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Modest profit jump puts spring in Qantas step

Emirates President Tim Clark and Qantas CEO Alan Joyce have plenty to smile about, with their partnership producing impressive first-year results. APP

Hopping from a A$250 million net profit for the 2010/11 financial year to a A$245 million net loss next period can make any CEO skip a few heartbeats, but this doesn’t deter Qantas chief executive Alan Joyce.

He’s forging ahead with the airline’s grand restructuring plans. The recent announcement of the 2012/13 after tax profit of a modest A$6 million, could be just the positive sign the “Flying Kangaroo’ needs to leap ahead. An aggressive A$700 million cost-cutting program coupled with a new international and internal operational strategy is Joyce’s flight plan and he’s not open to any course deviations, except up.

Cutting costs

The legacy of former Chief Executive Officer and Managing Director, Geoff Dixon in 2008, saddled management with inefficient and bureaucratic agreements, weakening its competitive position in the cut-throat aviation industry. Faced with waning trading conditions during the global financial crisis, Qantas curtailed labour costs by introducing new enterprise agreements replacing the traditional employee arrangements.

Industrial actions championed by various unions, including the Transport Workers Union (TWU), followed suit. In 2011, union disputes with the airline turned it into a "boxing kangaroo”, which saw 600 flights cancelled, disrupting 70,000 passengers and costing A$68 million.

The cost-cutting endeavour continued into 2012 with the review of catering and a restructure of engineering operations leaving 550 employees jobless. In fact, in August that year Joyce announced his intention to slash 2,800 full time jobs during the transformation to achieve $300 million in savings each year. His statement came on the heels of Fair Work Australia’s (FWA) decision in an arbitration case with the TWU to mandate its entitlement to conduct business free from union control.

However, it’s not all depressing news for employees. Part of Qantas’ process in acquiring a more modern fleet of aircraft is the movement of its maintenance facility from Melbourne to Brisbane. The facility is currently undergoing a $30 million upgrade with 120 new positions to be filled.

The “new” Qantas

The “new” Qantas is striving to run leaner by moving resources, lining infrastructure and utilising capital more efficiently. It’s reducing its domestic and international capacity and ongoing fuel surcharges. Importantly, it is reacting to customers’ calls for certain destinations, creating a market-by-market solution. For example, the new alliance with Emirates for flights to Europe will help lower the British departure tax by between £27-54 (A$47-94) per passenger, depending on their travel class.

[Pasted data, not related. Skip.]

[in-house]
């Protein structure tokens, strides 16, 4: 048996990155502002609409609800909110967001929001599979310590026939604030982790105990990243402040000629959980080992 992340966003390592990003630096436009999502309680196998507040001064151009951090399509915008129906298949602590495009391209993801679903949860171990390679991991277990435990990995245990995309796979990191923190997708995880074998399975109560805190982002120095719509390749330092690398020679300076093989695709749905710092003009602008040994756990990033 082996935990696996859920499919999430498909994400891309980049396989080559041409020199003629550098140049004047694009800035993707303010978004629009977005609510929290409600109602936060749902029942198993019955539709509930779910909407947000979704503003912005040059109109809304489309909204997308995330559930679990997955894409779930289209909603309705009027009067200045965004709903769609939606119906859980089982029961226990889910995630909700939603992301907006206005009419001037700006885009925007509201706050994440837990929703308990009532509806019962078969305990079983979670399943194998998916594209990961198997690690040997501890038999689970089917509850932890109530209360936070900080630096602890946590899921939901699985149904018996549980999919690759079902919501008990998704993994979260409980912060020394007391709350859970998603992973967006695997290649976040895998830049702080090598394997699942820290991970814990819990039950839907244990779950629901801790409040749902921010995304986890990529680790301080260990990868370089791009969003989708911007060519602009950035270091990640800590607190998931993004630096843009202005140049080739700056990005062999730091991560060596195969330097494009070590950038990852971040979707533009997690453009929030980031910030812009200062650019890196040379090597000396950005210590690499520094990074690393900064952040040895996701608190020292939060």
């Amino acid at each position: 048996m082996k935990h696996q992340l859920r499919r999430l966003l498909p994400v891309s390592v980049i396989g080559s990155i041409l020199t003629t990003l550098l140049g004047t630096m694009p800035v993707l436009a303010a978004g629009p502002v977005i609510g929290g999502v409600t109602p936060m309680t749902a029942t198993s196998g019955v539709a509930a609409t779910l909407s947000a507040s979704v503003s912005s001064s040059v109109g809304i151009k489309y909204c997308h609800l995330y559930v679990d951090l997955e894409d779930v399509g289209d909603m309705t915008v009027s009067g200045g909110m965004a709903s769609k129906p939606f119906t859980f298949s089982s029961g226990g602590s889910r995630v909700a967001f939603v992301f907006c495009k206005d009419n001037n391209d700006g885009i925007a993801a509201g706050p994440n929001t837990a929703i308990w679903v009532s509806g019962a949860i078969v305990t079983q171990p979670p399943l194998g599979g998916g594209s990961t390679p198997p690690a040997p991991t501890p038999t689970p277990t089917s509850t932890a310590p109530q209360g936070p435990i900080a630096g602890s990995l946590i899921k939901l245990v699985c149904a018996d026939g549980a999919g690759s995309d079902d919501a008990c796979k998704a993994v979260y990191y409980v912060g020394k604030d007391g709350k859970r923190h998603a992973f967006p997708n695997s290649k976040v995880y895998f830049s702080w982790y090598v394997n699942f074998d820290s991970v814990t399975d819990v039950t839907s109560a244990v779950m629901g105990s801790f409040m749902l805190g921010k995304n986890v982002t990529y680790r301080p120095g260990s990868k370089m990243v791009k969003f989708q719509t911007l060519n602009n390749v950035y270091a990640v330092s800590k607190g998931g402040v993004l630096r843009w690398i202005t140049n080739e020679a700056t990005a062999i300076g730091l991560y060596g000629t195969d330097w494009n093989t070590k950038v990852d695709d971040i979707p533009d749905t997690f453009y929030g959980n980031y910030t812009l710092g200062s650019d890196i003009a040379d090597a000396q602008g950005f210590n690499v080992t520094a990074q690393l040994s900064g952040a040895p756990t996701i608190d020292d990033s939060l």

All this by hubbing through Dubai instead of Singapore. This partnership has already produced impressive results, generating code share bookings at twice the rate of its previous European alliances. The proof of this pudding should be edible in the 2015 financial year.

To compete with Virgin, which recently posted a dismal A$98 million net loss, Qantas is expanding local infrastructure, recently announcing a multi-million dollar investment in Perth airport. This is a significant growth pledge to boost the local economy and capture customers by providing “a seamless airport experience”.

As well, Qantas is attempting to lure more customers by upgrading part of the fleet to wide-bodied A330s and new Boeing 737-800s and offering attractive frequent-flyer schemes.

The airline’s discount arm Jetstar incurred a A$31 million start-up loss in its newly created Japan division, due to launch by the end of the year. The outlook points to a strong cash flow and absorption of Japan’s domestic air travel capacity. Six times larger than Australia’s, the Japanese market is a significant growth opportunity and experts indicate the Japanese are reacting to competitively priced airline tickets, having had limited choices thus far.

Locally, we witnessed similar responses when low-cost carriers entered our scene. CEO Joyce has buoyantly predicted Jetstar’s Japanese venture will be in the black within three years. This budget airline’s rising success in becoming the dominant regional player has influenced budget models in Asian markets.

Has it all been worth it?

The flying kangaroo’s pursuit of profitability has not been without its “human cost” with regard to employee relations. In 2012, Fair Work Australia observed that “Qantas faces significant competitive pressures and needs to implement cost savings in order to respond”. Qantas’ quest for greater employment flexibility has been met with considerable employee trepidation.

Escalating employment of contractors to replace full-time employees has created a sense of job insecurity amongst workers. This uncertainty could effect how front line staff engage with customers and the provision of overall customer service. Given increasing competition from other airlines, Qantas needs to embrace a customer-driven business approach. One of the keys to this would be to adopt a quality employee retention and engagement program so workers experience the value of loyalty to the business.

As for customers, maybe the new Qantas Cash venture, described by Joyce as the “Swiss Army Knife of Frequent Flyer cards”, may be just the “toolbox” addition the airline requires to set profits soaring.

Already the airline is courting 9.5 million customers to take up the various levels of bronze, silver and gold cards. In the meantime, Joyce has settled for basic “bronze”, because as CEO he doesn’t pay for his tickets.

Co-author Anna Thomas is a Special Project Officer in the Faculty of Business and Economics at Macquarie University.

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